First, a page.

(CNN)When it comes to technology, the '90s were sort of ... awkward. Sure, the pieces were there, but we didn't really know how to make the best of them.
9 tech crazes that made us lose our minds in the '90s
Video game graphics that blew our minds look like sand paintings in retrospect. Even though we had the Internet, we hadn't yet perfected its primary uses (cat videos and abusing strangers on social media). Palm pilots and Tamogatchis happened. It was a mess!
But it was a beautiful mess, and the crazes we once could barely believe were real are now ones we can look back on fondly -- from the comfort of our shiny, modern computing devices.
The TalkBoy is a perfect symbol of '90s technology: Clunky, obsolete, tied to a beloved '90s franchise and featuring a payoff that -- for the time -- was an amazing novelty, but now is positively medieval.
It was seriously just a video cassette in a little player upon which you could record and play back your voice. No part of that setup is still relevant. But because Kevin McAllister used it in "Home Alone 2," everyone had to have one -- and to be honest, they sort of ruled then.
Lest ye forget, the TalkBoy also had a cooler, sleeker cousin: the Yak Bak. (But the Yak Baks could only record, like, a few seconds of sound. It was the Vine of '90s audio toys).
If you were a grade school kid in the '90s, you were probably responsible for the deaths of hundreds of little pixelated monsters called Tamagotchis.
These little egg-shaped doohickeys were originally from Japan, and taught children some important facts of life: Being a caring, nurturing person is a real hassle, and if you don't feed your pets they will grow angel wings and HAUNT YOU.
Be honest. These things still look ridiculously cool. Why did the gummi-bear-colored computer trend never take off? Did we fly too close to the sun? Maybe it's because you could fit 10 working computers from 2017 in one of its big, beautiful, bulbous chassis.
People used to say "beep me" and it was a really cool thing. If someone had a pager (aka, a beeper), they were extremely important. They had to be reachable at all times, but only in an archaic, indirect way: someone pages you and then you have to find a telephone and call them back.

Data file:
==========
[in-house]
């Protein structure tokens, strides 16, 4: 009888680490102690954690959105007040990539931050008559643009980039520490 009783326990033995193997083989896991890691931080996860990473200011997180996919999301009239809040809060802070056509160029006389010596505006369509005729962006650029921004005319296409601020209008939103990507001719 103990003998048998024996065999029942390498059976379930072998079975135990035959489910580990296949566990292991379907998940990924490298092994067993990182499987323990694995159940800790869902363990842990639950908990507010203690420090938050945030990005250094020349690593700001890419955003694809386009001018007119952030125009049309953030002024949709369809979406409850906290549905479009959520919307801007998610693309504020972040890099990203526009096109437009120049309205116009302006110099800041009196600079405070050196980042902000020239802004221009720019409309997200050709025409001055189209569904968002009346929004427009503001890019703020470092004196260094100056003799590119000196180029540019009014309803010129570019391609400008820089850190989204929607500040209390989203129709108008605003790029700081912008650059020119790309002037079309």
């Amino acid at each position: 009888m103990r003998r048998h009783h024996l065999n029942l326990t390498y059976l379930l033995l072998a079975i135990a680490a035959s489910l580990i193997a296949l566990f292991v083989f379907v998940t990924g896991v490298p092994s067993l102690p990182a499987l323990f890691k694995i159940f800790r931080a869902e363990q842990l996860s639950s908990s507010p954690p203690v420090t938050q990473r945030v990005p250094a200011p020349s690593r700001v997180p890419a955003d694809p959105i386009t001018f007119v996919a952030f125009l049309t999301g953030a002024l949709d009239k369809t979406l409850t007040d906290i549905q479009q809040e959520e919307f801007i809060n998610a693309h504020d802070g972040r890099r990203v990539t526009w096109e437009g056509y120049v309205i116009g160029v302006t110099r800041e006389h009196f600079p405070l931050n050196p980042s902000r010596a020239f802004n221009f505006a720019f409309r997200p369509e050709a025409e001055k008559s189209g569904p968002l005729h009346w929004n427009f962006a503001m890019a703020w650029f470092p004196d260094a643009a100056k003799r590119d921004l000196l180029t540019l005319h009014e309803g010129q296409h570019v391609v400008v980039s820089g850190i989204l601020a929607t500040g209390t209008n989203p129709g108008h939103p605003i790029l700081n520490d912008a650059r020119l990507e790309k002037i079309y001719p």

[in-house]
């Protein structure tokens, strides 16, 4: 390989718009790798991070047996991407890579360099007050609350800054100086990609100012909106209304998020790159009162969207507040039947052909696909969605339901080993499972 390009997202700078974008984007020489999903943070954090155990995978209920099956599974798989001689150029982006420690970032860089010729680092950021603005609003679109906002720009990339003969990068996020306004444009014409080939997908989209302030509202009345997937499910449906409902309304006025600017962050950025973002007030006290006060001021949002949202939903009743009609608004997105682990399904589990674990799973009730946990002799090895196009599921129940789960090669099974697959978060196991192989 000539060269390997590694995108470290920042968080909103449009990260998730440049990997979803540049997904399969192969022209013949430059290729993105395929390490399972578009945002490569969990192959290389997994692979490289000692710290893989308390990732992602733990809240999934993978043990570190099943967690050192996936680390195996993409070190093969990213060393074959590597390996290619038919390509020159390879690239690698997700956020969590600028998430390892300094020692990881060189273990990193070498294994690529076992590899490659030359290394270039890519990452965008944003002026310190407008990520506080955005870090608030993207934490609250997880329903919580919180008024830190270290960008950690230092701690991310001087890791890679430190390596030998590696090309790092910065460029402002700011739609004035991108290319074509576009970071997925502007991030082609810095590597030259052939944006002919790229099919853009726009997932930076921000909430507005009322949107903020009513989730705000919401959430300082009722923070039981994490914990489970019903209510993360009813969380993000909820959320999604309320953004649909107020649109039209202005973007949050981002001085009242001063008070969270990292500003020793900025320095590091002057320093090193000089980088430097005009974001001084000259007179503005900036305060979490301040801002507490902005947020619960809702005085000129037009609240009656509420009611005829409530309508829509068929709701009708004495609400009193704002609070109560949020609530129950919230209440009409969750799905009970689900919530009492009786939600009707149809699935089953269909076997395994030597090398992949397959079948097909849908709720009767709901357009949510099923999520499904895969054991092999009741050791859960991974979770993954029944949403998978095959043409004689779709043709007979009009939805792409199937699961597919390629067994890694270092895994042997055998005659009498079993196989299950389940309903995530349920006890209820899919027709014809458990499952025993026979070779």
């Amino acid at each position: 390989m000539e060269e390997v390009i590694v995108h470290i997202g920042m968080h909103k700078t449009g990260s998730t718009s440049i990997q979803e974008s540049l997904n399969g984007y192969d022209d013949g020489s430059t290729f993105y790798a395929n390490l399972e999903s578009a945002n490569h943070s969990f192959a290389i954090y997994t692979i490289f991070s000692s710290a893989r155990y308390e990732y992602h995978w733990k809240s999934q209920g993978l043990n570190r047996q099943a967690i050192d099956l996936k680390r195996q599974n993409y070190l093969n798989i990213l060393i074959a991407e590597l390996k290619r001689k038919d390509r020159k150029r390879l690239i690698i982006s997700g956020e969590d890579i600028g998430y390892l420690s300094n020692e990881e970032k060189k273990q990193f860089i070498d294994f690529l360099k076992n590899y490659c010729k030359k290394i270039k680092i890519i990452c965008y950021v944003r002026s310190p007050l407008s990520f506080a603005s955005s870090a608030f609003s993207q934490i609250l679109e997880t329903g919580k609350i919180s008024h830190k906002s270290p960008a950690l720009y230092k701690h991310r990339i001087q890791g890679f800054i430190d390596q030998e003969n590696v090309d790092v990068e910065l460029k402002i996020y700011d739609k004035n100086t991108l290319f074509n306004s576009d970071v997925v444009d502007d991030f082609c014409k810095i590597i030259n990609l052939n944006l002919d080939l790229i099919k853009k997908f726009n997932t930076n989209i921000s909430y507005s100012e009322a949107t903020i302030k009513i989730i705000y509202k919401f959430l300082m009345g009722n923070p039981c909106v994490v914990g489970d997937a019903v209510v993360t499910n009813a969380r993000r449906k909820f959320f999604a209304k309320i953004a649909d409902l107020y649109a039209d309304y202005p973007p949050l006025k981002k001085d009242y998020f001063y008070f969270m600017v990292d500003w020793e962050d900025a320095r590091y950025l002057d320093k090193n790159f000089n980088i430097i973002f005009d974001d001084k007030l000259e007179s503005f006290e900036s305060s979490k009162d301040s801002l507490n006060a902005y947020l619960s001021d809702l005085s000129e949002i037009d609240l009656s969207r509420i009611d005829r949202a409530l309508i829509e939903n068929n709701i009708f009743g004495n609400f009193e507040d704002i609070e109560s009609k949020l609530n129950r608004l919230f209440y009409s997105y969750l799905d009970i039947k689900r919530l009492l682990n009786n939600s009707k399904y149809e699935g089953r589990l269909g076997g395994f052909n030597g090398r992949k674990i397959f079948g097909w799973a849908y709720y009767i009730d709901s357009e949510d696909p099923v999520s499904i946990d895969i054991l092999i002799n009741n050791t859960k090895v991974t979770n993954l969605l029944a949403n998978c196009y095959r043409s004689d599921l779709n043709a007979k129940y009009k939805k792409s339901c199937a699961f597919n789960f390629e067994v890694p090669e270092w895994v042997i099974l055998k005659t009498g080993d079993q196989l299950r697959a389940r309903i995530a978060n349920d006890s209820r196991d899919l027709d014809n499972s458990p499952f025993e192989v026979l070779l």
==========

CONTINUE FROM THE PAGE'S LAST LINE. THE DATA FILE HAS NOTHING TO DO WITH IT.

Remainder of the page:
Meanwhile, today's grade-schoolers are walking around with fully-functioning smart phones like they're expecting a call from the president at any moment. Time is weird.
Speaking of smart phones, let's take a moment to remember the honorable Palm Pilot. Another trapping of Very Important Business People and the grandmother of hand-held computer devices, the Palm Pilot was a brand-new '90s invention that changed the game.
It was a PDA - a "personal digital assistant" - that allowed you to organize the Very Important Things going on in your life with a fancy stylus.
But, the game moves on quickly! Looking back, the first Palm Pilots had all the futuristic appeal of a parking meter. The display wasn't lit, and it had a measly few hundred KILOBYTES of memory. Kilobytes! For the record, if you have an 8 GB phone right now, you have the memory of 16,000 early Palm Pilots.
If you were a kid, and you wanted to feel tech-savvy but didn't have the need or the money for a Palm Pilot, you probably got an electronic diary. These candy-colored clamshell deals were completely useless. They stored names and addresses and dates and things, but on a tiny screen that was so difficult to navigate, it was easier to just write it all